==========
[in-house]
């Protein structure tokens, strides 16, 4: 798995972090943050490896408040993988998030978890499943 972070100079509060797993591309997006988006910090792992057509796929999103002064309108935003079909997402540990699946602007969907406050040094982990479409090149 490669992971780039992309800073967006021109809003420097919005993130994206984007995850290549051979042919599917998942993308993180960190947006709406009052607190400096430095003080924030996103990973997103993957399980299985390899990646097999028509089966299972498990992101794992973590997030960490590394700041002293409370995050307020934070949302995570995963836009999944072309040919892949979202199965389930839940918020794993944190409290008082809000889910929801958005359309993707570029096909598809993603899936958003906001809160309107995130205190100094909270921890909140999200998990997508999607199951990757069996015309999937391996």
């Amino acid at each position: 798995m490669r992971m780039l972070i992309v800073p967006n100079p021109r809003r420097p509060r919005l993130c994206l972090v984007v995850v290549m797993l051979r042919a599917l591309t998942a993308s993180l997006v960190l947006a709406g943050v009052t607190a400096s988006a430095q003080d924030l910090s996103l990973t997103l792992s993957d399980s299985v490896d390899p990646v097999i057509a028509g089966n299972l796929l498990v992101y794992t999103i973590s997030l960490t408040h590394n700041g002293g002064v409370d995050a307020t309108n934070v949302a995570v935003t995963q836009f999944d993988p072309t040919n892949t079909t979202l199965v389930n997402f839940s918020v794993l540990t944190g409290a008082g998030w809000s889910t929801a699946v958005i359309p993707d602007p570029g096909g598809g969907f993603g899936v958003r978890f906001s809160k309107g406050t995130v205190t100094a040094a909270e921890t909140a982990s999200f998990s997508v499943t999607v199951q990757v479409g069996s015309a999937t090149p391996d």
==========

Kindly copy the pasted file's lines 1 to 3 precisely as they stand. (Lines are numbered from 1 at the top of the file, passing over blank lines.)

[in-house]
């Protein structure tokens, strides 16, 4: 798995972090943050490896408040993988998030978890499943 972070100079509060797993591309997006988006910090792992057509796929999103002064309108935003079909997402540990699946602007969907406050040094982990479409090149 490669992971780039992309800073967006021109809003420097919005993130994206984007995850290549051979042919599917998942993308993180960190947006709406009052607190400096430095003080924030996103990973997103993957399980299985390899990646097999028509089966299972498990992101794992973590997030960490590394700041002293409370995050307020934070949302995570995963836009999944072309040919892949979202199965389930839940918020794993944190409290008082809000889910929801958005359309993707570029096909598809993603899936958003906001809160309107995130205190100094909270921890909140999200998990997508999607199951990757069996015309999937391996």
């Amino acid at each position: 798995m490669r992971m780039l972070i992309v800073p967006n100079p021109r809003r420097p509060r919005l993130c994206l972090v984007v995850v290549m797993l051979r042919a599917l591309t998942a993308s993180l997006v960190l947006a709406g943050v009052t607190a400096s988006a430095q003080d924030l910090s996103l990973t997103l792992s993957d399980s299985v490896d390899p990646v097999i057509a028509g089966n299972l796929l498990v992101y794992t999103i973590s997030l960490t408040h590394n700041g002293g002064v409370d995050a307020t309108n934070v949302a995570v935003t995963q836009f999944d993988p072309t040919n892949t079909t979202l199965v389930n997402f839940s918020v794993l540990t944190g409290a008082g998030w809000s889910t929801a699946v958005i359309p993707d602007p570029g096909g598809g969907f993603g899936v958003r978890f906001s809160k309107g406050t995130v205190t100094a040094a909270e921890t909140a982990s999200f998990s997508v499943t999607v199951q990757v479409g069996s015309a999937t090149p391996d």